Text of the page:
In response to Khalil’s questions Jonas mumbled his answers through swollen lips.
“You say your father is Talal Doumaz. I know this family,” Khalil said “two sons only. You are neither.”
“True; I am the dirty secret.”
Khalil gestured for him to continue.
“My mother taught the two boys English, and slept with their father on the side.”
“Your mother is English?”
“Was, she’s dead; Doumaz had her killed.”
“But not you? Not the dirty secret?”
“He tried. The day my mother was taken in the market place, she’d left me with a friend, when my mother did not come back the friend dumped me at the orphanage. Within twenty-four hours they shipped me to the Kissani Centre.”
“Kissani? And you survived to adulthood? Interesting.”
“I don’t die easily.”
“All men die easily; you are a fool to think otherwise. Why do you seek me?”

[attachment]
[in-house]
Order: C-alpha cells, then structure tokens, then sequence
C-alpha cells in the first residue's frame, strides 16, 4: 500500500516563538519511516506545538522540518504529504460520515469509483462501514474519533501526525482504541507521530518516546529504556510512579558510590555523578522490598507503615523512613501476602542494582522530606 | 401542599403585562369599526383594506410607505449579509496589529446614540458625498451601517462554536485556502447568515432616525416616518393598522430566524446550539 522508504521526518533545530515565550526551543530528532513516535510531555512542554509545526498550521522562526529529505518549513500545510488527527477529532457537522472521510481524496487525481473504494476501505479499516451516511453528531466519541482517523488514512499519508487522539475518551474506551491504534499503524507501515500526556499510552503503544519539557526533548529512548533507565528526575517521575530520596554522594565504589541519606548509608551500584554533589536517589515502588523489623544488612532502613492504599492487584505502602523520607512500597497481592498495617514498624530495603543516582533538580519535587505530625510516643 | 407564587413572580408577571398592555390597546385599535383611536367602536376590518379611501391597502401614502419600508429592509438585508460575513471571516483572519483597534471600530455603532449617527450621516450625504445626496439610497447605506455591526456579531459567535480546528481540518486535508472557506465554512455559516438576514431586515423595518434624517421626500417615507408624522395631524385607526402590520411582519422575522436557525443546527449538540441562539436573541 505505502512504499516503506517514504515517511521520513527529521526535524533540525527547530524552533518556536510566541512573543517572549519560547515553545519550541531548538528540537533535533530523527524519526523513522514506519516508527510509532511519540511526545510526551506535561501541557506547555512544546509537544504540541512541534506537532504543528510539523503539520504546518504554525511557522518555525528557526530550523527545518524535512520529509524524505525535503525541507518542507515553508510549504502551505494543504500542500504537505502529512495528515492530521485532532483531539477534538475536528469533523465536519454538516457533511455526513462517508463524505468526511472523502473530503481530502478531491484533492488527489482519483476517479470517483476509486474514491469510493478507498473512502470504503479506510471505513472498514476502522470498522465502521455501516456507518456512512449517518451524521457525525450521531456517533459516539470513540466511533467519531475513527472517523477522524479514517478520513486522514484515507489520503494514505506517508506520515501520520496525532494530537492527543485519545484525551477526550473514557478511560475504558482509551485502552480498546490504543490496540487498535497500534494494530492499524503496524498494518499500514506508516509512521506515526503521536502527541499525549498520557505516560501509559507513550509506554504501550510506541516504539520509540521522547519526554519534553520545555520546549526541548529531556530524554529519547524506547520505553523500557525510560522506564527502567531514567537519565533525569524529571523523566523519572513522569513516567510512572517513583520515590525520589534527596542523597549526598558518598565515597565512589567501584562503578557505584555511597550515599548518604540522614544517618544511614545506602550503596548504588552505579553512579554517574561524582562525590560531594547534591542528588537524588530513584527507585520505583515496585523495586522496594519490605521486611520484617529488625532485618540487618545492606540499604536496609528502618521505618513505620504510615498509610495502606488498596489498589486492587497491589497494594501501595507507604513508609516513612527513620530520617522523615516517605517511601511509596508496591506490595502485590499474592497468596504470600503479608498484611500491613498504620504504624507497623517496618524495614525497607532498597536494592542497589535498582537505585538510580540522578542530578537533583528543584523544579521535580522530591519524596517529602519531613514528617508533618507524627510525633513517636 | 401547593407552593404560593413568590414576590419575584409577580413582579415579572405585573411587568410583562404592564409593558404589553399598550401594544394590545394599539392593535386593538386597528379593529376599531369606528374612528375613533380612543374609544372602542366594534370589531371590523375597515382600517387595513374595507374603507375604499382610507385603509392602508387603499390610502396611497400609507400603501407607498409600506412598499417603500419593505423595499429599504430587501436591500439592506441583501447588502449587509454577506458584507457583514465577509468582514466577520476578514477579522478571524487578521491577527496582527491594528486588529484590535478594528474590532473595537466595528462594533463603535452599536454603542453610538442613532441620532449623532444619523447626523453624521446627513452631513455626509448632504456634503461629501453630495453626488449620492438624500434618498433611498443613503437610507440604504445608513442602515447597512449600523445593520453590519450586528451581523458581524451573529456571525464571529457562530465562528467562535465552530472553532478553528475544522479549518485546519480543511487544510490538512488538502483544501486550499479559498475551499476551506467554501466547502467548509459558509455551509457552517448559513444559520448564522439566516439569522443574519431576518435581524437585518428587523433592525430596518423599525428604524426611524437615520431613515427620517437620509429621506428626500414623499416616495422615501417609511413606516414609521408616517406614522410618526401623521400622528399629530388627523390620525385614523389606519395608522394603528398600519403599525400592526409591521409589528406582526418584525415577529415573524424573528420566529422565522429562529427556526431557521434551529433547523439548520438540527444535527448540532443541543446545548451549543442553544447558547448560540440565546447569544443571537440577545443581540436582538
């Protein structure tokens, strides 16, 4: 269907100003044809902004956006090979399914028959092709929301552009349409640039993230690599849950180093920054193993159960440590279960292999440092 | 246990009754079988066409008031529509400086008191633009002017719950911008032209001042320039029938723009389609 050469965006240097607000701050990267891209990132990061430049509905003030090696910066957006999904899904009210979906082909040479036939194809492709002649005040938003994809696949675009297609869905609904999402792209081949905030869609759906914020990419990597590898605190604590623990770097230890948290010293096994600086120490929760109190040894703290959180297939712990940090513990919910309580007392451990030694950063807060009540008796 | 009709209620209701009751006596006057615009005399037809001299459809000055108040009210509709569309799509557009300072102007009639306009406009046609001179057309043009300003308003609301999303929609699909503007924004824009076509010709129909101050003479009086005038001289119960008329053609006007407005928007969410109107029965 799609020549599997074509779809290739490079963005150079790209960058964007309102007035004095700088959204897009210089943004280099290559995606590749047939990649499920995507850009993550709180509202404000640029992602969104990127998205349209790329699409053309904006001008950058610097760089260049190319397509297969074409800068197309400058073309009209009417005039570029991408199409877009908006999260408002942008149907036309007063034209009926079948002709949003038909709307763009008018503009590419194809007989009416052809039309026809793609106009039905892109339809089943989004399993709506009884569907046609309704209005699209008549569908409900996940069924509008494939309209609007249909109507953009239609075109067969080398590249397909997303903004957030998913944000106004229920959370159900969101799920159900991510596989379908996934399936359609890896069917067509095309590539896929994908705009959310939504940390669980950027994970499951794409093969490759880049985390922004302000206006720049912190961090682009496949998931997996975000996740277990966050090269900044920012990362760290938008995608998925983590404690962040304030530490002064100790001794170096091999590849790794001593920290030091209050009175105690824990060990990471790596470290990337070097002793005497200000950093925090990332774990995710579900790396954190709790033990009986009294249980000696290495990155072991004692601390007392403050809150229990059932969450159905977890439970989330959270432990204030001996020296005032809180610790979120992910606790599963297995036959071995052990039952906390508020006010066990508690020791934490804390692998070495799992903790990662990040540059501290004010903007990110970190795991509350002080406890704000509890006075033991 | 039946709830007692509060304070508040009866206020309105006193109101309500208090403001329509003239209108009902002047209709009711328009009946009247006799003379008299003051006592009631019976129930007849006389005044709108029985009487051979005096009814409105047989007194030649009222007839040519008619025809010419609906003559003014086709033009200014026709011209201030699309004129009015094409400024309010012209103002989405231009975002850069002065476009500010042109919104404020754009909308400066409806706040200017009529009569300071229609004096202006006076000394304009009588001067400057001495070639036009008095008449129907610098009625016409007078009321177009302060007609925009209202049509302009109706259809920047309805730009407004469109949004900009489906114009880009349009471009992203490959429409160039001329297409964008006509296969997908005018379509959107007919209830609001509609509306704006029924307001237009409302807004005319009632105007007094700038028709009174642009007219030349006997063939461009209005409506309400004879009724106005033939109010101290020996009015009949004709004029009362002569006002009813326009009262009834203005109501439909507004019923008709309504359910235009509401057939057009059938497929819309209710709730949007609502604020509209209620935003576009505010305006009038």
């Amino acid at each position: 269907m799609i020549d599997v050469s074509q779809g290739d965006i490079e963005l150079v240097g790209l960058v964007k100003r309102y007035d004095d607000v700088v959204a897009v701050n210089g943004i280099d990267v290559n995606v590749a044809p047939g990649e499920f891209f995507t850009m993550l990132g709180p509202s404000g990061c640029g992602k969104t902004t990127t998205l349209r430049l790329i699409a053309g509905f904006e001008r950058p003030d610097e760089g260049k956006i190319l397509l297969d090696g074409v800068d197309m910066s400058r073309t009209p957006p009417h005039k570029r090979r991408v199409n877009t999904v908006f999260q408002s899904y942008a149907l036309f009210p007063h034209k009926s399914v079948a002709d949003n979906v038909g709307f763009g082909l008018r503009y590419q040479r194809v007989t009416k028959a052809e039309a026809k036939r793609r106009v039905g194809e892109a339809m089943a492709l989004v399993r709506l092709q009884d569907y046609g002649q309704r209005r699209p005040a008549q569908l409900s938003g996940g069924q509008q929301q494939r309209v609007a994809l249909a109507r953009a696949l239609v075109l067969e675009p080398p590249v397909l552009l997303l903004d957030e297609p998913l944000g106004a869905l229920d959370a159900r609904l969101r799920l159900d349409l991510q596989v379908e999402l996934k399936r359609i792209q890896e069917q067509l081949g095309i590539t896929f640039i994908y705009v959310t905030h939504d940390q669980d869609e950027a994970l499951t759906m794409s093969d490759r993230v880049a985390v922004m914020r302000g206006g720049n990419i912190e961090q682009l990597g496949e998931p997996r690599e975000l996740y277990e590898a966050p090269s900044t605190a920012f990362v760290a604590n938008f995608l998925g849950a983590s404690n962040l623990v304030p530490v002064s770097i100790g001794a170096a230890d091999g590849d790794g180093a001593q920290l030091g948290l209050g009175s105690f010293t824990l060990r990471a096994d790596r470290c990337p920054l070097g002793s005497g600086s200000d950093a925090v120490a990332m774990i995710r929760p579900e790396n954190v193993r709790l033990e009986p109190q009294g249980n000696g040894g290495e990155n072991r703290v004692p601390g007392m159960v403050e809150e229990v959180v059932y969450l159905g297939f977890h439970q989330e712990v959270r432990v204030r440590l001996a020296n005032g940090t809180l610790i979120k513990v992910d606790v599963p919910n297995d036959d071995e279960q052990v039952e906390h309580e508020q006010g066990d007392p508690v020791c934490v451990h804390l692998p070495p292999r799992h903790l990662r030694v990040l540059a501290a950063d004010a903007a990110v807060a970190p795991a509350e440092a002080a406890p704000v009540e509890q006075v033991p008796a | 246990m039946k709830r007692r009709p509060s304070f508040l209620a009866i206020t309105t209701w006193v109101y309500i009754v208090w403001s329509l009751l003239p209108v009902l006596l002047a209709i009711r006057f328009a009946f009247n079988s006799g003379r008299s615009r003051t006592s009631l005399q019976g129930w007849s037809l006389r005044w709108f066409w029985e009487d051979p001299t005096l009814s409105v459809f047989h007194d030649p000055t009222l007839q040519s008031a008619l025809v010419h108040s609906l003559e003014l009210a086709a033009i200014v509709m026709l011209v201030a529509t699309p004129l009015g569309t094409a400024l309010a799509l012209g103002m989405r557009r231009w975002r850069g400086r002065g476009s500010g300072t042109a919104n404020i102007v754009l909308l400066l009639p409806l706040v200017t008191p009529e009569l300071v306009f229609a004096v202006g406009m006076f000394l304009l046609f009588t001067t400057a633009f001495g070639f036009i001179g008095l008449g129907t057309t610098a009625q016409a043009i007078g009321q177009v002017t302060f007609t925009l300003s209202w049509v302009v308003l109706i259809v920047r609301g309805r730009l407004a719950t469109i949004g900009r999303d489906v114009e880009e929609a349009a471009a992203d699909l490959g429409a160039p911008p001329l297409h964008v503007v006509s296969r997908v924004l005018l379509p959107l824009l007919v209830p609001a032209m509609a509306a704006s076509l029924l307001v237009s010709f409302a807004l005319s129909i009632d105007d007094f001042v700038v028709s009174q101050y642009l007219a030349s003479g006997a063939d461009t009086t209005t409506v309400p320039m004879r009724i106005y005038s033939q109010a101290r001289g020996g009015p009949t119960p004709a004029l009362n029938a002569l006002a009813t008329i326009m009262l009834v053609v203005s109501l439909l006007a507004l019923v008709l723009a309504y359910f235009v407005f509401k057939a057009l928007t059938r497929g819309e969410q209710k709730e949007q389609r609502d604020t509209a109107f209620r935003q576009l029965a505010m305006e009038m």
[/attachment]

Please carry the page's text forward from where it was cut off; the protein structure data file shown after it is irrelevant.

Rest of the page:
“I want to join you.”
“I have no one, just an empty life. I believe you are offering a different future for our people; one that I want to fight for.”
“Our people? You think you are the same as me? As my brothers?”
“Am I not one of the people you say you protect from Western influence? Or is it not for all? You decide those you save and those you do not?”
Khalil gave a dismissive gesture, “What do you offer me?”
“I can fight.”
Khalil barked a short laugh, “You can fight.” He repeated shaking his head. “We will check your story, and I will decide if you are of my people, or not.”
Jonas was left alone in his cell. There were no more beatings; he was fed and clothed then two days later dropped off at his lodging with the instruction to stay there and wait until he was contacted.
Jonas had almost given up hope of hearing from Khalil, when two of his men came to Jonas’s lodging rooms shortly before sunset. They drove him, in silence, through the city, out on the west road. He estimated that they travelled a dozen kilometers before turning off and cutting across wasteland. When they stopped his escort pulled him from the jeep, one leading, the other following behind with a rifle levelled at Jonas’s back.